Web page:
The classic form of Ehlers-Danlos syndrome (cEDS) is an inherited connective tissue disorder, where mutations in type V collagen-encoding genes result in abnormal collagen fibrils. Thus the cEDS patients have pathological connective tissue morphology and low stiffness, but the rate of connective tissue protein turnover is unknown. We investigated whether cEDS affected the protein synthesis rate in skin and tendon, and whether this could be stimulated in tendon tissue with insulin-like growth factor-I (IGF-I). Five patients with cEDS and 10 healthy, matched controls (CTRL) were included. One patellar tendon of each participant was injected with 0.1 ml IGF-I (Increlex, Ipsen, 10 mg/ml) and the contralateral tendon with 0.1 ml isotonic saline as control. The injections were performed at both 24 and 6 h prior to tissue sampling. The fractional synthesis rate (FSR) of proteins in skin and tendon was measured with the stable isotope technique using a flood-primed continuous infusion over 6 h. After the infusion one skin biopsy and two tendon biopsies (one from each patellar tendon) were obtained. We found similar baseline FSR values in skin and tendon in the cEDS patients and controls [skin: 0.005 ± 0.002 (cEDS) and 0.007 ± 0.002 (CTRL); tendon: 0.008 ± 0.001 (cEDS) and 0.009 ± 0.002 (CTRL) %/h, mean ± SE]. IGF-I injections significantly increased FSR values in cEDS patients but not in controls (delta values: cEDS 0.007 ± 0.002, CTRL 0.001 ± 0.001%/h). In conclusion, baseline protein synthesis rates in connective tissue appeared normal in cEDS patients, and the patients responded with an increased tendon protein synthesis rate to IGF-I injections.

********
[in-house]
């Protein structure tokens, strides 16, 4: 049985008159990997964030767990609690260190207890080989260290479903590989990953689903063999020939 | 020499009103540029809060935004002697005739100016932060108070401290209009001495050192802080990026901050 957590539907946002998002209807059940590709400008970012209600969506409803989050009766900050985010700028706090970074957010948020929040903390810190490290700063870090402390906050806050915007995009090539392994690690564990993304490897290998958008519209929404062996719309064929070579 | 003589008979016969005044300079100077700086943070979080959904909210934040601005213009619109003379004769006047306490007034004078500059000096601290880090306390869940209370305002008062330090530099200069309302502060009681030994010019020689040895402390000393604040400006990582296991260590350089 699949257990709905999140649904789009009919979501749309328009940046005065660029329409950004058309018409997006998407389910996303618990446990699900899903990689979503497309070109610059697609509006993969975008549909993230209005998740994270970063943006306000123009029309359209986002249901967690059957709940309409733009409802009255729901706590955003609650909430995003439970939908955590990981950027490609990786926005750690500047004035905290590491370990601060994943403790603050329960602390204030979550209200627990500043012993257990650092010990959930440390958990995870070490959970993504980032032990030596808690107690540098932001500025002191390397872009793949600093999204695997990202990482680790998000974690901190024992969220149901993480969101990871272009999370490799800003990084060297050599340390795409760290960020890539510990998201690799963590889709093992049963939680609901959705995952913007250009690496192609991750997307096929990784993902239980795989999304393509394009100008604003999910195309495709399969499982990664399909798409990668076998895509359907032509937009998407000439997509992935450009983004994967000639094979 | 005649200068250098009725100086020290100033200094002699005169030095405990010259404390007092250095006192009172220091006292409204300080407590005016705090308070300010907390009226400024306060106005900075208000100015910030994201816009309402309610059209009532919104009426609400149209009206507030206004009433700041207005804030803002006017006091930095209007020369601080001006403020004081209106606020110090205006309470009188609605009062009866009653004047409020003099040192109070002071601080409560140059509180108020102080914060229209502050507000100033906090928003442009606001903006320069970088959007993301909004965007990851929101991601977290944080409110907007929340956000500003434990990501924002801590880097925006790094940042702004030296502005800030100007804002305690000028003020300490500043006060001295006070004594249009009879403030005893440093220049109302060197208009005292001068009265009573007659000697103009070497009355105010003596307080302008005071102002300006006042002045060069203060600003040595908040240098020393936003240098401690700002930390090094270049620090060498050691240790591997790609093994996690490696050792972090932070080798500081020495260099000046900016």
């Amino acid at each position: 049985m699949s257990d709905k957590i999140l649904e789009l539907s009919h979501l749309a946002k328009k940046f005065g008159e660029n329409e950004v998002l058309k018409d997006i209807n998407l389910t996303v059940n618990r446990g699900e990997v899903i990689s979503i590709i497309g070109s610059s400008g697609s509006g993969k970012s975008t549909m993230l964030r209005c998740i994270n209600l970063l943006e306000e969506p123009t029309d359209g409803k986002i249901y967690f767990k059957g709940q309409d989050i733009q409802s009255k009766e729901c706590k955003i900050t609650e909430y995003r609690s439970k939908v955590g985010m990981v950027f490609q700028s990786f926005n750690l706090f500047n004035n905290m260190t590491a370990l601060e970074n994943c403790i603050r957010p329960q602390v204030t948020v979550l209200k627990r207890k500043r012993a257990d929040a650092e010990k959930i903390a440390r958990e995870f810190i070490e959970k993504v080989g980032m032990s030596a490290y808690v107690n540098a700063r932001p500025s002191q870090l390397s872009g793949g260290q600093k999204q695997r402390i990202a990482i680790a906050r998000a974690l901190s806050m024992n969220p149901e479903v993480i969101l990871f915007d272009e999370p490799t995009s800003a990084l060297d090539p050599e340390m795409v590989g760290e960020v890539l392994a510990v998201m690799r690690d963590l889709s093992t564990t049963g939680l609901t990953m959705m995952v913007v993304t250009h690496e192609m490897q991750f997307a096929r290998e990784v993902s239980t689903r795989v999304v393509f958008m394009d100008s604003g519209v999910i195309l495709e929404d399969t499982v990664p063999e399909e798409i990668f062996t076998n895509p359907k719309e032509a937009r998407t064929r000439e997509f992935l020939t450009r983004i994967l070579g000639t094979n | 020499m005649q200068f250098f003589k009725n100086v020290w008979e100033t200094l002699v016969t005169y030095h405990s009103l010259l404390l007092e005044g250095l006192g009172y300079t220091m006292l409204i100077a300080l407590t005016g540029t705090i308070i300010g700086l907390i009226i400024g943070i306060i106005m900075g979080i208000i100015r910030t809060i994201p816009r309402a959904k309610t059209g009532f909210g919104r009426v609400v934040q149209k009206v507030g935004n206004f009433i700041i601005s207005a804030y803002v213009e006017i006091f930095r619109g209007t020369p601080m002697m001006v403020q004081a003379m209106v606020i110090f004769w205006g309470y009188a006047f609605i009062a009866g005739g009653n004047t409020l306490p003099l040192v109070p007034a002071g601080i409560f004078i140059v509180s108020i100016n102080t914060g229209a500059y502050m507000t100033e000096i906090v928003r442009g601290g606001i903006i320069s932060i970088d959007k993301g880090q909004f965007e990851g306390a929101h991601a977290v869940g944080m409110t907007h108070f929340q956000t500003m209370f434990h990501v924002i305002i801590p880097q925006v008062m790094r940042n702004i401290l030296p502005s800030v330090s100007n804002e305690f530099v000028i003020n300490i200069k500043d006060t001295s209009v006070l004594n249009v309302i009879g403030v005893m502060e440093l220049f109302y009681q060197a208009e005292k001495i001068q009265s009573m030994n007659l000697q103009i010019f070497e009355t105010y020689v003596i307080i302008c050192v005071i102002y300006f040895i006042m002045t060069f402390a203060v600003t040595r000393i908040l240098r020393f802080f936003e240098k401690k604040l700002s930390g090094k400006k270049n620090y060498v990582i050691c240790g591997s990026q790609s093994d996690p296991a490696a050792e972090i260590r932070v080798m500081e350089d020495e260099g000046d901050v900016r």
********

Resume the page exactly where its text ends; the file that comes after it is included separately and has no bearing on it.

Journal of Applied Physiology, 2014, Vol 117, Issue 7, p. 694-698